• Your building envelope suffers from low insulation, excessive air leaks, or both.

In the first two cases, the reason for high energy bills can be easily identified, since you only need to check your equipment nameplates and thermostat settings. However, insulation and air leakage issues are harder to find, and your heating and cooling costs may remain high even after an equipment upgrade.

Low insulation and air leakage waste energy all year long. During summer, your air conditioner works harder to compensate for the extra heat entering your property. The opposite applies during winter, since your property loses too much heat and the space heating system consumes additional energy to keep up.

The most reliable solution to detect low insulation and air leakage is by getting an energy audit. However, if your energy costs remain high even with efficient HVAC units and smart thermostats, these issues are likely. Energy consultants can detect air leaks with a blower door test, while using a thermal imaging camera to detect poorly insulated areas.

3) Your water heater is running all the time

Older water heaters use analog controls, and in many cases their text and numbers have faded. This makes them confusing to use, and many homeowners simply leave them on to avoid the hassle. However, if you have an electric water heater, this can greatly increase your power bills. To make matters worse, aged heating systems tend to be very inefficient compared with modern units of the same capacity.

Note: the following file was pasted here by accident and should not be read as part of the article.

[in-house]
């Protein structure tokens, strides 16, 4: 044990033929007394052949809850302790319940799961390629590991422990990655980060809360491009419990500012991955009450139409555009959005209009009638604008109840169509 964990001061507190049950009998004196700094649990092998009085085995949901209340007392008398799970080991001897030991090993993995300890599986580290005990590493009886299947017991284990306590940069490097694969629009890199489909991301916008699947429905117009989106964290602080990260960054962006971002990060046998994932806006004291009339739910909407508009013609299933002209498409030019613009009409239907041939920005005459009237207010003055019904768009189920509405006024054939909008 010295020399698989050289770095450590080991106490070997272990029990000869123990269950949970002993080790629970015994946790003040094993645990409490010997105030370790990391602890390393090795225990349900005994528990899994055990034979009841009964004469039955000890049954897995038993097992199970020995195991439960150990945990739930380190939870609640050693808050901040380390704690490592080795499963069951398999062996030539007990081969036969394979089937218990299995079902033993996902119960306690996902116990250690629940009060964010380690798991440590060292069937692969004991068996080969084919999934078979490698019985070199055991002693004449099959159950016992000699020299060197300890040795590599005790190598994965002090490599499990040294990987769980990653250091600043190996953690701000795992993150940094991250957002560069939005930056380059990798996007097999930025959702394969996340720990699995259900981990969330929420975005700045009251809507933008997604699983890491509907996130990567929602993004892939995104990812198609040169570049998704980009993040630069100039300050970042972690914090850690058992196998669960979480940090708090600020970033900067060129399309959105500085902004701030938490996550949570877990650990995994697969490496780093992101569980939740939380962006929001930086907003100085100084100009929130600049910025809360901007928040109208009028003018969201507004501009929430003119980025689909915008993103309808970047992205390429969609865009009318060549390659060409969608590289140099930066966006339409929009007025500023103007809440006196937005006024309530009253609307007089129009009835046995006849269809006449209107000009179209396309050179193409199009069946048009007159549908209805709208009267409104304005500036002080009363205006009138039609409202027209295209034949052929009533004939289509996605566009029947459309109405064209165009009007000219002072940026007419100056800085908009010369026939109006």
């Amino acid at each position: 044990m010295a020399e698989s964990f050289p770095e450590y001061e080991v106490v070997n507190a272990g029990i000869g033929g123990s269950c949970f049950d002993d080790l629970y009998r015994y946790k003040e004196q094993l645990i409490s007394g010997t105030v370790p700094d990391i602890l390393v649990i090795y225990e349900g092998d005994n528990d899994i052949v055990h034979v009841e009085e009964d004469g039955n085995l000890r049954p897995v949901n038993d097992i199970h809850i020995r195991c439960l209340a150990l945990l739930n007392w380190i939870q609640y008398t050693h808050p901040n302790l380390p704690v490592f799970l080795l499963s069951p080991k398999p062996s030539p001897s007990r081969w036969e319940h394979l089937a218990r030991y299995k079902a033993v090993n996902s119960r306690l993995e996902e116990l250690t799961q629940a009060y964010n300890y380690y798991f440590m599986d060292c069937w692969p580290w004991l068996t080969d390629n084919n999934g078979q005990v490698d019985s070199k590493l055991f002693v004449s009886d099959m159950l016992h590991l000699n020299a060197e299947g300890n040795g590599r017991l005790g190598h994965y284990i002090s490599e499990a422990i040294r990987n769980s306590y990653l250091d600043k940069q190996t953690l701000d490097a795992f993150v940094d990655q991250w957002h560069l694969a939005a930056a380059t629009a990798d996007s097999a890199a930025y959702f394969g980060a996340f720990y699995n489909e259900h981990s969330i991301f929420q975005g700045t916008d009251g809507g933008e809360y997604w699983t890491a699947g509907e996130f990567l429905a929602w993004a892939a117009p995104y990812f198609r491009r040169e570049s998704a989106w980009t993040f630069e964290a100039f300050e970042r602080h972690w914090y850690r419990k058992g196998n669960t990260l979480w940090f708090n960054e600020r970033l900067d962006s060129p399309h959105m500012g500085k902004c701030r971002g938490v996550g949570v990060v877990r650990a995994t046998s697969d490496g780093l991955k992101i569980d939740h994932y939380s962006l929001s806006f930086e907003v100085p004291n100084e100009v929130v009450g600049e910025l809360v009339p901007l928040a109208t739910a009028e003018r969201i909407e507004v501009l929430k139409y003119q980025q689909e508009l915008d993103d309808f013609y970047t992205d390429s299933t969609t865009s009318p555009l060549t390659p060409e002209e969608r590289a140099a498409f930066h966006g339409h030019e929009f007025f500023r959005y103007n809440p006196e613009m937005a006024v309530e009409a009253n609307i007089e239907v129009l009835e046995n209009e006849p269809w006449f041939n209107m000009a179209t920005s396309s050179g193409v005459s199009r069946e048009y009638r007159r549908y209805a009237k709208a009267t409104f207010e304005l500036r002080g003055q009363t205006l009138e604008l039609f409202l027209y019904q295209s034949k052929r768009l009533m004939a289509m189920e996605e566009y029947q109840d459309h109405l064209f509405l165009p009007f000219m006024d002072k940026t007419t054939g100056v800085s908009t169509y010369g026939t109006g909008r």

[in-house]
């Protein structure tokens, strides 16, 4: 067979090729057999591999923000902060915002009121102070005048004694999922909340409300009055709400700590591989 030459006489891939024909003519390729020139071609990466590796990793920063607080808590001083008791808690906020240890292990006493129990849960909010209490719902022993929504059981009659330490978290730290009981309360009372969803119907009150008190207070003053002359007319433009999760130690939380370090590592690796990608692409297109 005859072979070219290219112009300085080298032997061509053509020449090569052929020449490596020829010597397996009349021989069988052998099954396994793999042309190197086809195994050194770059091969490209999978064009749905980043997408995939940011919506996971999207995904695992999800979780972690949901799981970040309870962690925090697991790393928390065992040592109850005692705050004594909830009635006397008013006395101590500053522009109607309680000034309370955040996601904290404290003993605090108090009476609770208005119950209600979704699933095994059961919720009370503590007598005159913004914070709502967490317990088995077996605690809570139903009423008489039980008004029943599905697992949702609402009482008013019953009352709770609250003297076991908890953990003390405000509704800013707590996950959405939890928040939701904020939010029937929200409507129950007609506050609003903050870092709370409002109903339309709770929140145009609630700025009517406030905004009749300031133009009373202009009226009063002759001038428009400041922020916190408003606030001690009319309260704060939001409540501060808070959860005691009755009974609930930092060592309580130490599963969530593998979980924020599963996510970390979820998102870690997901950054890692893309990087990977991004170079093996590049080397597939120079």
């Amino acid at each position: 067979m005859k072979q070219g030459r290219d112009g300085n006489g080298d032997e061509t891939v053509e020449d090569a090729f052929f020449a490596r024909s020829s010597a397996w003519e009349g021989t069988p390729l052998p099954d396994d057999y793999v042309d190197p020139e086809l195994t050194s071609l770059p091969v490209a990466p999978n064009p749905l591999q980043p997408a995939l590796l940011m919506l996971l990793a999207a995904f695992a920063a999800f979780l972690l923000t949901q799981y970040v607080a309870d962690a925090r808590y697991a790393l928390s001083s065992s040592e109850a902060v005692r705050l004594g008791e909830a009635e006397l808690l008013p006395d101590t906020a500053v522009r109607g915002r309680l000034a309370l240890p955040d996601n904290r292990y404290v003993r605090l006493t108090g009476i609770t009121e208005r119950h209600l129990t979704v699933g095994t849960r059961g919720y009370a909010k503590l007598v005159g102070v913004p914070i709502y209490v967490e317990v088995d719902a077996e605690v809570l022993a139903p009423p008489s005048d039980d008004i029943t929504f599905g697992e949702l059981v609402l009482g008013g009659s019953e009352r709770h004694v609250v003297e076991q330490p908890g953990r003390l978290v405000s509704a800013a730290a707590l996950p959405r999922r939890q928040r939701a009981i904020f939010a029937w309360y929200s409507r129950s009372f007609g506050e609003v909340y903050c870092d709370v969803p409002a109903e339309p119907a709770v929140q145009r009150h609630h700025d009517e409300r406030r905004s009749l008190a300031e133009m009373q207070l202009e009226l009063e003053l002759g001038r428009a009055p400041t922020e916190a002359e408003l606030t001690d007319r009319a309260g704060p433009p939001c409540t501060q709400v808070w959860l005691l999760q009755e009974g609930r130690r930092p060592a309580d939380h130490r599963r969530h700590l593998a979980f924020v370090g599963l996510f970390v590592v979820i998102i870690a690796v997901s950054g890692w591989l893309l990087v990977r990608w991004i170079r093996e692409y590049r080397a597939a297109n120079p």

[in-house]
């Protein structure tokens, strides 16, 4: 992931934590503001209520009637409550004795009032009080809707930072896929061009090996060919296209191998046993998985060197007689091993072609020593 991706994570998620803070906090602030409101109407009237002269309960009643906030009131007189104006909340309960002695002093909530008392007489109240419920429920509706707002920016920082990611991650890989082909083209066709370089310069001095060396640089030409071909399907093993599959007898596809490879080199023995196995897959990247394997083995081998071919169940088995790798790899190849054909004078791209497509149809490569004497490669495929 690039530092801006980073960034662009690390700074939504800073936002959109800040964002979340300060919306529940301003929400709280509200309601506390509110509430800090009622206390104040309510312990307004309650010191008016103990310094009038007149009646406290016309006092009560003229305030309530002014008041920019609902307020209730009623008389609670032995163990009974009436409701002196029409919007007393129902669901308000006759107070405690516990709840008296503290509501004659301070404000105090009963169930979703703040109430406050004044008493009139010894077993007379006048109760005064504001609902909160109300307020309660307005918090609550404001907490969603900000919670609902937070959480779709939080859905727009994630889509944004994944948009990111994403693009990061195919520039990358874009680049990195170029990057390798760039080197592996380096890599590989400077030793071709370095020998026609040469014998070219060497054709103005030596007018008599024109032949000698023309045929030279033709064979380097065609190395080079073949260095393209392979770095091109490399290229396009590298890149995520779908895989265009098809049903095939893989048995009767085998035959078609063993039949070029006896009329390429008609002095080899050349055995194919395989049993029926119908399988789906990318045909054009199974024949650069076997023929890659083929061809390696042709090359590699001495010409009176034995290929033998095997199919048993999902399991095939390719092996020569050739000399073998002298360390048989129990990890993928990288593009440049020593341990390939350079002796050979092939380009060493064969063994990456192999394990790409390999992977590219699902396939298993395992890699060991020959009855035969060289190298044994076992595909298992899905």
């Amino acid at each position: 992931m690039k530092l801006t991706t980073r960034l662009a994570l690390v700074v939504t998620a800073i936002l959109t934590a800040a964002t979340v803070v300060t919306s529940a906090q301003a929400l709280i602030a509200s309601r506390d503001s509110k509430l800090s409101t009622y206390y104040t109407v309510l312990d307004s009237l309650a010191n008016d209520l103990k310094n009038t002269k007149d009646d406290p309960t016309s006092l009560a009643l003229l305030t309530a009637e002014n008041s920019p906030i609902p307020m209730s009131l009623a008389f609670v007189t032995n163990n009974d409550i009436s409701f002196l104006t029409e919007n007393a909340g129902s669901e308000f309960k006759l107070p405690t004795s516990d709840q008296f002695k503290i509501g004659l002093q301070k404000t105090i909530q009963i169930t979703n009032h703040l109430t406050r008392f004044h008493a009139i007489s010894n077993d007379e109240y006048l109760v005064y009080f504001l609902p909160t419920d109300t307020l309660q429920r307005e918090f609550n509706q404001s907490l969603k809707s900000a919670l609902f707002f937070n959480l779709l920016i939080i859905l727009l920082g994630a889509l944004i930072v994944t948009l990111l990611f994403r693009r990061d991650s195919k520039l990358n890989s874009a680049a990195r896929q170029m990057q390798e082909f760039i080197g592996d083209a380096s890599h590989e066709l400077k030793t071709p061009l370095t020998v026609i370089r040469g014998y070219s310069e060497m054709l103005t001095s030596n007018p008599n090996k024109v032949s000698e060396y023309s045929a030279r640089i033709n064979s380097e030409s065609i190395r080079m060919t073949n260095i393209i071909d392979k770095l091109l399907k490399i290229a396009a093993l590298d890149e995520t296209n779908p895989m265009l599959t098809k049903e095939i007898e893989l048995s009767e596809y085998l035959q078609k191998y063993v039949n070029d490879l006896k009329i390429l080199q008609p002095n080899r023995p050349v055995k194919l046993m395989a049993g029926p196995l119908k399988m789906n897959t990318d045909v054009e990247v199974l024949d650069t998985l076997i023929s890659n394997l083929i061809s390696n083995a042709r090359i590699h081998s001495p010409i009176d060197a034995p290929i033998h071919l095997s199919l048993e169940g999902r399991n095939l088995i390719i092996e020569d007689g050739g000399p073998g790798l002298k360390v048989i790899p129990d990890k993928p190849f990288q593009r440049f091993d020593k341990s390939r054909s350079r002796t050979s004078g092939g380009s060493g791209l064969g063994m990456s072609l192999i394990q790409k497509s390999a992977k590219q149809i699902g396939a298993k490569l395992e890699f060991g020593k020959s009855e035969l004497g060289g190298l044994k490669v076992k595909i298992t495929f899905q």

If you’re looking for an electric heater with a storage tank, buy a heat pump and not an electric resistance heater. Assuming the same heating capacity, an electric heat pump can reduce consumption by 50% or more. You can also use a tankless water heater, which remains off most of the time, only activating when water flows through. In both cases, you can find options with the ENERGY STAR label.

Even after upgrading your water heater, you could still be wasting power if the new unit is frequently left on or not configured properly. Regardless of the type of water heater you pick, we strongly recommend getting a professional installation.

4) You’re not set up to make money of excess solar energy 

Did your power bills stay high with solar panels? You could be giving away your energy for free!